A small note about spiciness. The paste I made turned out quite mild, and I ended up using ground chili paste to spice it up. Next time I would double the amount of chili. But if you just have a start on making laksa, keep the indicated amount and adjust later. I can tolerate spicy food quite a bit but cannot compete with my Singaporean or Malaysian friends. The spiciness level was adjusted to their liking, and gosh it was spicy! I was sweating all over when eating that laksa. But well, laksa is not laksa if it is not spicy!

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Singaporean-Inspired Laksa

Based on Charmaine Solomon’s recipe

Ingredients (to serve 4-5)

500g fresh king prawns

Oil (don’t use olive oil)

2 liters (8 cups) water

2 tsp salt

300g noodles (I used the combination of hokien noodles and rice vermicelli, but choose only vermicelli if you wish)

400ml coconut milk

Small bunch of laksa leaves (Vietnamese mint)

2 fresh lime leaves

8 squared deep-fried bean curds (available from Asian stores)

1 block of fried fish cake, sliced (available from Asian stores)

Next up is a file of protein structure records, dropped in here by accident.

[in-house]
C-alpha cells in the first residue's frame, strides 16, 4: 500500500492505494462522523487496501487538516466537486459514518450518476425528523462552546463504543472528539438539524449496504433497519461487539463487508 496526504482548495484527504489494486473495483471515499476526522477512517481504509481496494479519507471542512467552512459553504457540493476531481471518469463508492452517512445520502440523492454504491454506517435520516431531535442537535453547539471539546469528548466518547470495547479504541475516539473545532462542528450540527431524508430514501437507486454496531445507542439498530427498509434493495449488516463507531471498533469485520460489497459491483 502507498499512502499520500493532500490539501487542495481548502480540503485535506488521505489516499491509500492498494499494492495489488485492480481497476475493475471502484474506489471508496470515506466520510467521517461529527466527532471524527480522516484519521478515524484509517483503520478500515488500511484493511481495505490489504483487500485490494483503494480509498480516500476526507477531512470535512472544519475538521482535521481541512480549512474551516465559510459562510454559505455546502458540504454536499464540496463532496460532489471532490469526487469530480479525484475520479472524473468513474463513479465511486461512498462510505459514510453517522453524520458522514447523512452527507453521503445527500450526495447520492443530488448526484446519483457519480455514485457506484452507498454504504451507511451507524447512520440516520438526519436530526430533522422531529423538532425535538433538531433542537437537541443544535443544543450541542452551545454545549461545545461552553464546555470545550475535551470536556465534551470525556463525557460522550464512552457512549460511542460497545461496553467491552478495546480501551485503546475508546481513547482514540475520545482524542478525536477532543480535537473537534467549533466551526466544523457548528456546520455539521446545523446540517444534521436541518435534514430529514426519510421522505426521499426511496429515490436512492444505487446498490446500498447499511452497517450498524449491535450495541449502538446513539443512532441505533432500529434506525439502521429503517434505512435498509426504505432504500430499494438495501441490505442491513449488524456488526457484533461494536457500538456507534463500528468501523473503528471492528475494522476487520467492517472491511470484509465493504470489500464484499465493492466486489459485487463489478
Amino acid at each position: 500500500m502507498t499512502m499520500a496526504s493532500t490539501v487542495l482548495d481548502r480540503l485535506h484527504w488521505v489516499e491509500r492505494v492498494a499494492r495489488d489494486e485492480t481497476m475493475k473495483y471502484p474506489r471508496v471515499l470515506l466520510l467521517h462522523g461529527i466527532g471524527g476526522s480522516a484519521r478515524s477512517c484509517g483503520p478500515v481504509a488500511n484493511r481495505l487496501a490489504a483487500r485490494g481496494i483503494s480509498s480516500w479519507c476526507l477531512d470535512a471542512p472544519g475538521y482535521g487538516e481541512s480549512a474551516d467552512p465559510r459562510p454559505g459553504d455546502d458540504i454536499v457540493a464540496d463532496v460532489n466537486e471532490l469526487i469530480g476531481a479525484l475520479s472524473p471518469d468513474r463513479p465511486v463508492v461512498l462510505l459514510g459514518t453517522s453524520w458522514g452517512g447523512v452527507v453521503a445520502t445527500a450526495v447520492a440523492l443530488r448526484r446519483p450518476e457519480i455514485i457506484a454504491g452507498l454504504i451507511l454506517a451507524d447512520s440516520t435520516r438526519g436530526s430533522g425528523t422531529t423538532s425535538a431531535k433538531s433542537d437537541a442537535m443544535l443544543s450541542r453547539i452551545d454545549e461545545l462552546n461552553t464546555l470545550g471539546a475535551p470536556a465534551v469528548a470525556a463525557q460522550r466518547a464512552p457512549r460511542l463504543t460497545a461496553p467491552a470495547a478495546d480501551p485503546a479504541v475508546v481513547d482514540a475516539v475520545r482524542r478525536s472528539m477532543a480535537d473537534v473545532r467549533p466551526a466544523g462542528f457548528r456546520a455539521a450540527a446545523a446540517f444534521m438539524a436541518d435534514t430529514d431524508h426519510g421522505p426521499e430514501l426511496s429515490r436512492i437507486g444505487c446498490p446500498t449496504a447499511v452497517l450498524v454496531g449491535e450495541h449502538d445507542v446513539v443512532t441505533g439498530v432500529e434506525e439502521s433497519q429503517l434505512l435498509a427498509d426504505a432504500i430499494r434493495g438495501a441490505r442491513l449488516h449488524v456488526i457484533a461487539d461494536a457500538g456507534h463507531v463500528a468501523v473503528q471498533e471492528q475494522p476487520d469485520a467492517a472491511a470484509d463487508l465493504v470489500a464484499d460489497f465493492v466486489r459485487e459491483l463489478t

150g bean sprouts, trimmed and rinsed

3 hard-boiled eggs, halved

Laksa Paste

6 dried bird-eye chili – soaked with hot water until soft

2 small bird-eye chili

10 purple shallots, peeled

5 clove garlic, peeled and crushed

5 candle nuts, roughly chopped (can be substituted with macadamia)

2 stems of lemongrass, thinly sliced (white part only)

3 tablespoons dried shrimps – soaked with hot water until soft

2 tablespoons chopped fresh galangal (or used the one in brine)

1 teaspoon belacan (Malaysian Shrimp Paste)

1 handful of coriander roots, cleaned

1 tsp ground turmeric

A generous pinch of coriander powder

Method

  1. Stock: Shell the prawns, leave the tail on. Stir-fry the heads & shells with 1 tbp oil until pink. Add the water, some salt and bring to the boil. Simmer for 20 mins. Strain the stocks and discard the shells & heads.
  2. Paste: Put all ingredients in a food processor and puree. Add oil as needed to facilitate the process.
  3. Heat 3 tbsp oil in a large saucepan/wok, fry the paste, stirring constantly. When the oil separates from the mass, add the strained prawn stock. Simmer for 20 mins.
  4. Prepare the noodles according to package direction.
  5. Bring the soup to simmering point. Add coconut milk & lime leaves, lower the heat and simmer gently. Stir in the prawn meat. When the prawns turn pink, remove with a slotted spoon and keep warm.
  6. Keep the stock simmering; prepare the noodle in serving bowls. Warm the noodles & the bowl up by pour some hot stock into the bowl, then, carefully return the stock into the pan. Bring to simmer point again. Check seasoning.
  7. Garnish each bowl with shredded laksa leaves, bean sprout, eggs, prawns and fried bean curds. Ladle the hot stock over. Serve immediately with some extra chili sauce on the side if desired.